Rouru backs this view with decisions made to expand capacity with new plants, noting that now is a good time to build for the future. Not only because there are some lower costs to take advantage of, but because quieter times are ideal for putting plans in place to respond to any future market up turn.
At present, the company can produce 300,000 units a year from its range of ball and butterfly valves. While the ball valves represent the volume side of the business, the manufacture of the larger ball and butterfly valves has an almost artisan quality about it. Operational capacity is gained through having skilled staff, trained to perform more than one part of the manufacturing process. In part this comes back to the approach the company takes to business. The family-based entrepreneurial spirit is passed on to the employees, who take responsibility for their role in the business.
The valves’ unique selling point is the connection and insulation systems developed to make the lines tight and keep them free of corrosion. Weight is also a factor that the company tries to keep to a minimum. The keys to making this happen involve making the valves out of the same materials as the pipes and allowing for the use of welded connections, instead of flanges. This, says Vexve, is more cost efficient and results in a lighter product, simply because less material is used.
The absence of flanges in the resulting network also makes it easier to thoroughly insulate the valves and connections with foam. This means they can be buried direct into the ground, without the need to build concrete chambers.
Rouru feels these features in proven products, compatible with the local district cooling market, will make Vexve an attractive prospect for Middle East operators. A further carrot he offers customers is the approach to service.
Almost all companies say something of the sort about service, but in Vexve’s case there is a tangible difference to its approach: it holds products in stock. The fact that Vexve delivers all its products from factory stock will offer comfort for those who remember what lead times were like in 2007-08.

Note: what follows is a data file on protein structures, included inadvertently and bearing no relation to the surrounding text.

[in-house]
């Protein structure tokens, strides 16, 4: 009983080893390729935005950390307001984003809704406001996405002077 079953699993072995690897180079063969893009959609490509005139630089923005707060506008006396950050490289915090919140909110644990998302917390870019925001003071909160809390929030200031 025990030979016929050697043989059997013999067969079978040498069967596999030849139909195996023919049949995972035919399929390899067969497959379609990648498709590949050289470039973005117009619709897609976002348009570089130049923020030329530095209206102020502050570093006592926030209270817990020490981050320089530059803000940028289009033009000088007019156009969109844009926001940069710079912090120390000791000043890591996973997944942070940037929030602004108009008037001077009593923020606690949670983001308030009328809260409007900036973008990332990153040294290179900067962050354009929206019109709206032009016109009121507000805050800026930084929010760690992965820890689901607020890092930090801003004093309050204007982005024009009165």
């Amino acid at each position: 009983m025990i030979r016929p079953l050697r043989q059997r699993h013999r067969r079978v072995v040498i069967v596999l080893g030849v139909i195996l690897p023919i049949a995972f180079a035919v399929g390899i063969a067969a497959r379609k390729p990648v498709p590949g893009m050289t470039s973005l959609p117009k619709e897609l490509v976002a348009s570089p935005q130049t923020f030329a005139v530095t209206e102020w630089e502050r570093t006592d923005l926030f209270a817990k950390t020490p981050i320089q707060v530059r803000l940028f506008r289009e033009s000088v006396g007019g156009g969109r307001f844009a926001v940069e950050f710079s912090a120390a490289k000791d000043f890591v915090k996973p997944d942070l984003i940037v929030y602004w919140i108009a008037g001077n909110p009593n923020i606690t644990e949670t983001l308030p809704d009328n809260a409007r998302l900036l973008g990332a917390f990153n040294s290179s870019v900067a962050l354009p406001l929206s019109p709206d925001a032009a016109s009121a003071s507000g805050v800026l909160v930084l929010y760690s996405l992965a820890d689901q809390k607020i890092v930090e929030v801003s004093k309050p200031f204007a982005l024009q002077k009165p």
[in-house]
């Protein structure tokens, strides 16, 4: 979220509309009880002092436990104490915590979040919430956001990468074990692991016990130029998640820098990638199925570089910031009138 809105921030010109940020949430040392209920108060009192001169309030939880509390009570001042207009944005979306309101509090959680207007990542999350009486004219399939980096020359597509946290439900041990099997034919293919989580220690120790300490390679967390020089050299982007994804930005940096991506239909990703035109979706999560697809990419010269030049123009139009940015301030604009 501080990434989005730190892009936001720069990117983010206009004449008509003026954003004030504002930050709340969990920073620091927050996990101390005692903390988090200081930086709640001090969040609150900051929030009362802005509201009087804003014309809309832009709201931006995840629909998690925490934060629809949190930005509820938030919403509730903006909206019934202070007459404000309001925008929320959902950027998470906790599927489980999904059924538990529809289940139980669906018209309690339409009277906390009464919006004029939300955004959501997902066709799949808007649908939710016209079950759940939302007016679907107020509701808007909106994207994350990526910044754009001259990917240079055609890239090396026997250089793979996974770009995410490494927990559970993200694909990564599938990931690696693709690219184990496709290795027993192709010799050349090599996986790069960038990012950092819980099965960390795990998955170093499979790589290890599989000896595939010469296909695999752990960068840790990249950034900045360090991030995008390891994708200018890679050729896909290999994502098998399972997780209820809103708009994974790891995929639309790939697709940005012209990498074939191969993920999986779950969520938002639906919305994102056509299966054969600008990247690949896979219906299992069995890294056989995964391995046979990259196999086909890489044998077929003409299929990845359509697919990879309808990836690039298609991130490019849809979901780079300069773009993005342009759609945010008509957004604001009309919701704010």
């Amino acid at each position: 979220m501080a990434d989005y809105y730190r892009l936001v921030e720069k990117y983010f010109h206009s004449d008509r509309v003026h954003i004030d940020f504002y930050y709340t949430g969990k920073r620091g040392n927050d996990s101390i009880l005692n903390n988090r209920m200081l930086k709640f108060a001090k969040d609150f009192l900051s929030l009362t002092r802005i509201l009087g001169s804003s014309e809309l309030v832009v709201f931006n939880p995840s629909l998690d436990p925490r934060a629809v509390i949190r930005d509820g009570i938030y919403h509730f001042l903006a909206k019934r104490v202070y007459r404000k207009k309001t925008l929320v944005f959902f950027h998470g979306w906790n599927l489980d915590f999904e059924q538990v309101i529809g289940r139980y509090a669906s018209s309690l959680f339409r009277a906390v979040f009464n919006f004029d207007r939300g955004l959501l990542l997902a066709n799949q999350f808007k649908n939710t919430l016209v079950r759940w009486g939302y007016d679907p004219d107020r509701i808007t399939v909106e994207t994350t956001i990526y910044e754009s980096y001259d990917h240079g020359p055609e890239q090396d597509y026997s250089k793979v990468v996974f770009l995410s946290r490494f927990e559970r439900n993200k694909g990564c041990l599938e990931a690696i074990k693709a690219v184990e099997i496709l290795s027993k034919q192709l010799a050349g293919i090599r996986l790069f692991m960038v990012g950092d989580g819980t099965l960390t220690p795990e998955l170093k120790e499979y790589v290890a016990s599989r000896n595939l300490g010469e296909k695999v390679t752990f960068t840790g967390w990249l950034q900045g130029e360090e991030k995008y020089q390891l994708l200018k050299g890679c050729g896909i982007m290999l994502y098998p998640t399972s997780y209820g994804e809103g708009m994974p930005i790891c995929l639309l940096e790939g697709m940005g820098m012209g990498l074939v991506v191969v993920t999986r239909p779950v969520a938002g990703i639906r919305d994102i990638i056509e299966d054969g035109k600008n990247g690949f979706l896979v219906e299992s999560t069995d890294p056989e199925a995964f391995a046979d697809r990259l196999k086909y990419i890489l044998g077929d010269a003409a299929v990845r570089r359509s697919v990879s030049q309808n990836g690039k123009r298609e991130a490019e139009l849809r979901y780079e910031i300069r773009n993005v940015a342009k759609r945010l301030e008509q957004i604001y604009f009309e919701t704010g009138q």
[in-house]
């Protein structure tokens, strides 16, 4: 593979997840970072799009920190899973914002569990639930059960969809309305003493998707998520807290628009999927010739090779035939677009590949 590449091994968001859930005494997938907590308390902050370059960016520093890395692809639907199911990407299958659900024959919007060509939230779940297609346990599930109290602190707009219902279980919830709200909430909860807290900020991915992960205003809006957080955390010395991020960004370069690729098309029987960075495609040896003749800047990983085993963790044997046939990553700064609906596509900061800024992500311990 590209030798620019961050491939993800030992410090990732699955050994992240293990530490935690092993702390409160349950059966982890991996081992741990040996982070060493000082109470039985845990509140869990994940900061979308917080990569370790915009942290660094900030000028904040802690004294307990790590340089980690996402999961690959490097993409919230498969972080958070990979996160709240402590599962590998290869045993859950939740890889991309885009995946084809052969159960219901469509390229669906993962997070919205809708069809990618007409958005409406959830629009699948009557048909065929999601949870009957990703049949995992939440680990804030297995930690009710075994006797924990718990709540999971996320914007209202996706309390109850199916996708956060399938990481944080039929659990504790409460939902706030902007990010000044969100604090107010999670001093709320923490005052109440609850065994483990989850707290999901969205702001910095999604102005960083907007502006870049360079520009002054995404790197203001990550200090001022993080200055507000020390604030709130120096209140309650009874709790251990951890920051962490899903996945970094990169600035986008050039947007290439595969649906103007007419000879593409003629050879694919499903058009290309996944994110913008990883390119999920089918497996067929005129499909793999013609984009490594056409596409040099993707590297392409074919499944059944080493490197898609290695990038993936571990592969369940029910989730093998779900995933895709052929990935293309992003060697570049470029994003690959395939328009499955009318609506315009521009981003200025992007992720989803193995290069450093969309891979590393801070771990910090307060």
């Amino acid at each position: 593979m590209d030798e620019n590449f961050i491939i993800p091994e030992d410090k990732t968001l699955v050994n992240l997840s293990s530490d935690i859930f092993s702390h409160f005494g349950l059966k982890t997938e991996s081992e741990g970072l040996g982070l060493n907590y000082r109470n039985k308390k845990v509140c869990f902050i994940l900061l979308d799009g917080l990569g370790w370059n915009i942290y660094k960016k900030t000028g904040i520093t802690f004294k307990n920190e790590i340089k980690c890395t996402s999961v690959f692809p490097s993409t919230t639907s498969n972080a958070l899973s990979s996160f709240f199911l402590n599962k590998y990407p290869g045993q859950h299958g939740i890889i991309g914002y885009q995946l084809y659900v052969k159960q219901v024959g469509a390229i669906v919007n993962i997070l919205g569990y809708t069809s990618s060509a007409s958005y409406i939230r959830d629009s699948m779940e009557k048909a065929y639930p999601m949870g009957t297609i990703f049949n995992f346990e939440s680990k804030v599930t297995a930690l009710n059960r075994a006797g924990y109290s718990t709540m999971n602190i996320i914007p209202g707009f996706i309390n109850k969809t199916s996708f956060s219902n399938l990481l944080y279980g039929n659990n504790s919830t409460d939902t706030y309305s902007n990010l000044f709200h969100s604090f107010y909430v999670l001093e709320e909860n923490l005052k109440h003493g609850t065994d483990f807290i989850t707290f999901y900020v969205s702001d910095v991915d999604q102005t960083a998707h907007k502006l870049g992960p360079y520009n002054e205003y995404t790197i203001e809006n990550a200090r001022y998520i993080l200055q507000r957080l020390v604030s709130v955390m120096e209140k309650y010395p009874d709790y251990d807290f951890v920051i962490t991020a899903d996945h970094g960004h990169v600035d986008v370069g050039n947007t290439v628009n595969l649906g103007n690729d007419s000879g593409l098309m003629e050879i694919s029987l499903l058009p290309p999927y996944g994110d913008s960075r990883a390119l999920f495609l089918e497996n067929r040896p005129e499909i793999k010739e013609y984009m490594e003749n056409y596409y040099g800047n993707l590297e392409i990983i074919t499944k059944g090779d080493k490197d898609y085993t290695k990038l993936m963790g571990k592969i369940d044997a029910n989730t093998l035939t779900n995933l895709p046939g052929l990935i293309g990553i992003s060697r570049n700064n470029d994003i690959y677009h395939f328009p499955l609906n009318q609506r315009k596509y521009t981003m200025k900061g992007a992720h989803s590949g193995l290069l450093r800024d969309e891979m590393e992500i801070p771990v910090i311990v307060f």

“It’s unusual to see a company with a stock of big-ticket items sitting in factory,” says Rouru. “We are not trying to optimise our inventory, but instead secure the service level with stock. What we hear back from our partners is that this is a key aspect for them.”
The company adopted a more formal planning approach a couple of years ago, when Rouru joined and the then-MD moved into a position as chairman of the board. Since then there has been a measured adoption of some large company practices.
“Growth is the first enemy of strategy; the biggest risk is that you lose sight of your key competitive advantages,” remarks Rouru.
“We want to maintain the flexibility and intelligence of the small company, but put things in place to lead the company effectively. We’re being careful not to put too heavy a structure in place, because there are advantages to being a small company, such as being dynamic, intelligent and flexible.
“We have recognised the merits we have and the merits of our products, and now we are exposing ourselves to new opportunities, but we are a small company, so we have to remain focused.”
Vexve plans to use the next year or two to establish itself in the Middle East region. With a business connected to the energy-saving benefits of district cooling, steady growth is expected both through steadily gaining market share and the organic growth of the market itself.
Leaving out the obvious phone manufacturer, UME checked out a few other Finnish contributions to Dubai’s development.
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Kone is one of the world’s largest manufacturers of lifts and escalators, not a bad thing to be in Dubai, where tall high-capacity buildings place huge demand on people-moving systems.
Marinetek is a developer of marinas and has been at work on Dubai Maritime City as well as having previously supplied piers for the Palm Jumeirah marina.